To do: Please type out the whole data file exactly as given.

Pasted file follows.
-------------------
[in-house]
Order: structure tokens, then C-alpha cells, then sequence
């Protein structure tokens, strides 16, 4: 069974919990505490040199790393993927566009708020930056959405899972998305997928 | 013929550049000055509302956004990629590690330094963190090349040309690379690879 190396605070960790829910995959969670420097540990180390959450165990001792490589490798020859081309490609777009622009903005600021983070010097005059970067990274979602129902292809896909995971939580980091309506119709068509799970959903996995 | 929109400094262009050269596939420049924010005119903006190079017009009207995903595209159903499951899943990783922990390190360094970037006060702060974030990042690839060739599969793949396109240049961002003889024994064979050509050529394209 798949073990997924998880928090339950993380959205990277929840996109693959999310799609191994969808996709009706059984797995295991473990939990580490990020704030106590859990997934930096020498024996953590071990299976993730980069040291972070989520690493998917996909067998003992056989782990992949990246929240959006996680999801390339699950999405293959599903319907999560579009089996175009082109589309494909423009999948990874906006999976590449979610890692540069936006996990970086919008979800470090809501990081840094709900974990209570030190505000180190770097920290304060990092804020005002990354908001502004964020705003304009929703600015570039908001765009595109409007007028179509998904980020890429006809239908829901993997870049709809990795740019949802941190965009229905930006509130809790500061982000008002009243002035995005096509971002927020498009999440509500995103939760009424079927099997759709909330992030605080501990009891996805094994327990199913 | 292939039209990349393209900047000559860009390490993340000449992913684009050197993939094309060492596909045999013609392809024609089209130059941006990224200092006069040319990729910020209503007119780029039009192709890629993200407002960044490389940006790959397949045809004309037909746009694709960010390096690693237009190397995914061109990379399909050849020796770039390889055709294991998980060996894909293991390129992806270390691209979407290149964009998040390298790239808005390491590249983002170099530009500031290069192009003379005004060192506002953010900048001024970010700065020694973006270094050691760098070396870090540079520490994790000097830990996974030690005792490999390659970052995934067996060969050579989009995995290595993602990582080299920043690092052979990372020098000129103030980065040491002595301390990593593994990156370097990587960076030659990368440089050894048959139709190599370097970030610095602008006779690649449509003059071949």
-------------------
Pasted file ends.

[in-house]
Order: structure tokens, then C-alpha cells, then sequence
């Protein structure tokens, strides 16, 4: 069974919990505490040199790393993927566009708020930056959405899972998305997928 | 013929550049000055509302956004990629590690330094963190090349040309690379690879 190396605070960790829910995959969670420097540990180390959450165990001792490589490798020859081309490609777009622009903005600021983070010097005059970067990274979602129902292809896909995971939580980091309506119709068509799970959903996995 | 929109400094262009050269596939420049924010005119903006190079017009009207995903595209159903499951899943990783922990390190360094970037006060702060974030990042690839060739599969793949396109240049961002003889024994064979050509050529394209 798949073990997924998880928090339950993380959205990277929840996109693959999310799609191994969808996709009706059984797995295991473990939990580490990020704030106590859990997934930096020498024996953590071990299976993730980069040291972070989520690493998917996909067998003992056989782990992949990246929240959006996680999801390339699950999405293959599903319907999560579009089996175009082109589309494909423009999948990874906006999976590449979610890692540069936006996990970086919008979800470090809501990081840094709900974990209570030190505000180190770097920290304060990092804020005002990354908001502004964020705003304009929703600015570039908001765009595109409007007028179509998904980020890429006809239908829901993997870049709809990795740019949802941190965009229905930006509130809790500061982000008002009243002035995005096509971002927020498009999440509500995103939760009424079927099997759709909330992030605080501990009891996805094994327990199913 | 292939039209990349393209900047000559860009390490993340000449992913684009050197993939094309060492596909045999013609392809024609089209130059941006990224200092006069040319990729910020209503007119780029039009192709890629993200407002960044490389940006790959397949045809004309037909746009694709960010390096690693237009190397995914061109990379399909050849020796770039390889055709294991998980060996894909293991390129992806270390691209979407290149964009998040390298790239808005390491590249983002170099530009500031290069192009003379005004060192506002953010900048001024970010700065020694973006270094050691760098070396870090540079520490994790000097830990996974030690005792490999390659970052995934067996060969050579989009995995290595993602990582080299920043690092052979990372020098000129103030980065040491002595301390990593593994990156370097990587960076030659990368440089050894048959139709190599370097970030610095602008006779690649449509003059071949």